Unlicensed, unregulated dentists and doctors. When I think of places like this, and practitioners like them, I typically think of unscrupulous hucksters and grotesque, unpunished malpractice. But seeing it in action, after all I’ve seen already, I have a different take. Sure, it may not be approved by the medical establishment, and there may be no recourse for patients who have been treated improperly, but it’s still a practice undertaken with care and effort, genuinely striving to relieve suffering. At least, it can be that.
As evening settles in, a shopkeeper sweeps trash from the alley outside her door. And I realize as my somewhat voyeuristic, entirely vicarious journey into the walled city comes to an end, and as much as I may lay misguided sympathy upon its former residents as I objectify and dehumanize their experience, that they are (or were) real people too, living a life in some ways unimaginably different from my own, and yet in other, deeper ways, strikingly similar. They have families, they work, they eat (even if much of it is stuff I’m too afraid to touch), they create, they perform. Who am I to judge their way of being, especially when I know so little about it, or how it came to be?
But there is one thing in the lives of the former residents of the now disappeared walled city of Kowloon with which I absolutely can relate: its absence.
For all of its wild, chaotic life, its teeming throngs of residents, engaged in every activity imaginable in human existence, all within the space of a few acres, now it is all gone. Open space. Air. And a park.
I can relate to this because it reminds me of a strange place in my own past: Wahlstrom Hall. While no walled city of Kowloon, Walhstrom Hall was quite possibly the strangest, most chaotically architected dormitory in the history of American colleges. I lived there for four years. And now it is gone, leveled just like the walled city, replaced with little more than grass and air. I can’t say that my quadrennium in Wahlstrom really gives me any insight into life in Kowloon’s walled city, but it certainly does contribute to my strange affinity towards this incomparably strange place in Hong Kong that once was, and is no more.
Note: If you’d like a more informed opinion on the Kowloon walled city, here’s a post from a blogger whose dad lived there for 14 years. There’s also an excellent (if somewhat antiquated in its design… and regrettable use of Papyrus font) website devoted to the history of Kowloon Walled City with informative articles and a number of photographs.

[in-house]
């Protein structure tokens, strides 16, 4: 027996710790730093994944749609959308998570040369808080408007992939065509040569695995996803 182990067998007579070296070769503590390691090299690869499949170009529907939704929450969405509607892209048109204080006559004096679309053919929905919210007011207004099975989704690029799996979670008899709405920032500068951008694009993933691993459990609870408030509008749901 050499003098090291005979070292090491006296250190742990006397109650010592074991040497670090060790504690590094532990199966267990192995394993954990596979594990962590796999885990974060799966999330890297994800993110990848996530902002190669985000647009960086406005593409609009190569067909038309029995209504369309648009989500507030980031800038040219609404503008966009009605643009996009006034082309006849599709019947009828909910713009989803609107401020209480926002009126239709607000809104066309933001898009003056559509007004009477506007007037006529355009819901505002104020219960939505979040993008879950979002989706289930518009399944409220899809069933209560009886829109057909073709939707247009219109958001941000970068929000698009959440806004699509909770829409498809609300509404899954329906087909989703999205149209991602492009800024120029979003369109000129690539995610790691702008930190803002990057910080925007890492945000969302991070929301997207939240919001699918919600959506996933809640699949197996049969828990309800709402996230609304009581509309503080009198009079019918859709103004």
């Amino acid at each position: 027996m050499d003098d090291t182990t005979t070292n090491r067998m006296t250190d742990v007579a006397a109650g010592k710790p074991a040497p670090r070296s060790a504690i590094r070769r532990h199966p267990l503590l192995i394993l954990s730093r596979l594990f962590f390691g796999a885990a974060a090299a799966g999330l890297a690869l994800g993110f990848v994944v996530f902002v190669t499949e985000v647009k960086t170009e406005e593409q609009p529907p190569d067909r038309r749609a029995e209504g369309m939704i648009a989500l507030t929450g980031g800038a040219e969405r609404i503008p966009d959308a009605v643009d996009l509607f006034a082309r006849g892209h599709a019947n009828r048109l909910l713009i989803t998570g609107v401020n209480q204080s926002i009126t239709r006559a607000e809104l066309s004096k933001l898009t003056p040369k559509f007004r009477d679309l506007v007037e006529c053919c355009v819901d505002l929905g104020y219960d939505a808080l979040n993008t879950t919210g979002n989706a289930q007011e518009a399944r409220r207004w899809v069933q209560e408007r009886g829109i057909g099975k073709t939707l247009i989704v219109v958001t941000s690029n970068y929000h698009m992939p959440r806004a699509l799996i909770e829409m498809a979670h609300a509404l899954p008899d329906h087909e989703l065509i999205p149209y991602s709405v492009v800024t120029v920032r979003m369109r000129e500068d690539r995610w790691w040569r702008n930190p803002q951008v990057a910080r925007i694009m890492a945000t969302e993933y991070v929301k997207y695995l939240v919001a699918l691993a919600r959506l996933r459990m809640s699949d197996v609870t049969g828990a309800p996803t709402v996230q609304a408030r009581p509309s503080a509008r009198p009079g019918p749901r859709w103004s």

SLP spent a semester in Japan in college, and a high school friend of hers moved there permanently. From the stories I’ve heard from them, along with things like the restaurant where you get what the person before you ordered and, of course, Turn It Around!! I’m left with the distinct impression that in Japan weirdness is embraced in a way that would delight me, but which seems to be beyond the tolerance (or perhaps the comprehension) of the average American.
Anyway, that big set-up was just to say that if you asked me to name a country where someone might train a pet penguin to wear a backpack and walk to the fish market every day to pick up dinner, I’d have a pretty good guess.
The strangest thing to me about this video (well, aside from the obvious, which is… all of it) is that when they interview the woman in the shop, what she says is dubbed into English, whereas the rest of the video doesn’t even have English subtitles. (Then again, and I don’t know my Asian languages very well, it doesn’t sound to me like the reporter is speaking Japanese. Maybe this video has been dubbed multiple times.)
There’s some buzzgoingaround concerning Apple’s new iPad commercial and its similarity to one Apple produced for the Newton two decades ago. Though I’m not the first to comment on this, I have a few thoughts of my own, so here goes…
First, let’s watch both commercials. I did not remember this (apparently) “classic” (in John Gruber’s words) ad for the Newton:
Now, watch Apple’s new iPad ad:
Wow. Homage indeed. I doubt very many people remember the Newton commercial, but the iPad commercial is stunningly similar. This had to be deliberate, but I’m wondering what exactly that deliberateness is supposed to mean.
Well, I’ll tell you this: watching the two ads back-to-back, I’m left feeling that a) the Newton really was way ahead of its time, and b) the Newton ad seems like one of those futuristic concept videos Apple (among other computer makers) seemed to love producing in the 1980s.
Newton was a vision of the future. iPad is the reality. That Newton actually became a shipping product says a lot about Apple’s ability to realize its vision (compared to the long line of never-to-be-made concepts that have come from Microsoft over the years, most recently… well… this). But the Newton was too far ahead of its time. Then again, it ushered in the PDA era, which ushered in the “smartphone” era, which led to the iPhone and now the iPad. So maybe Apple was really seeding (if you’ll pardon the pun) its own future with the Newton.
There are two key lines that for me define the difference between the two ads:
“Newton can receive a page and sends faxes and, soon, electronic mail.”
“(iPad is) 200,000 apps and counting. All the world’s websites in your hands.”
Granted, paging and faxing were still relevant technologies when the Newton was released, but they were already doomed, and the best Apple could say was that “soon” Newton could handle “electronic mail” (even then, using a soon-to-be-antiquated term). In contrast, the iPad hits the ground running, leveraging the existing success of the iPhone, and with forward momentum for future technologies. Newton was about what could be, but iPad is.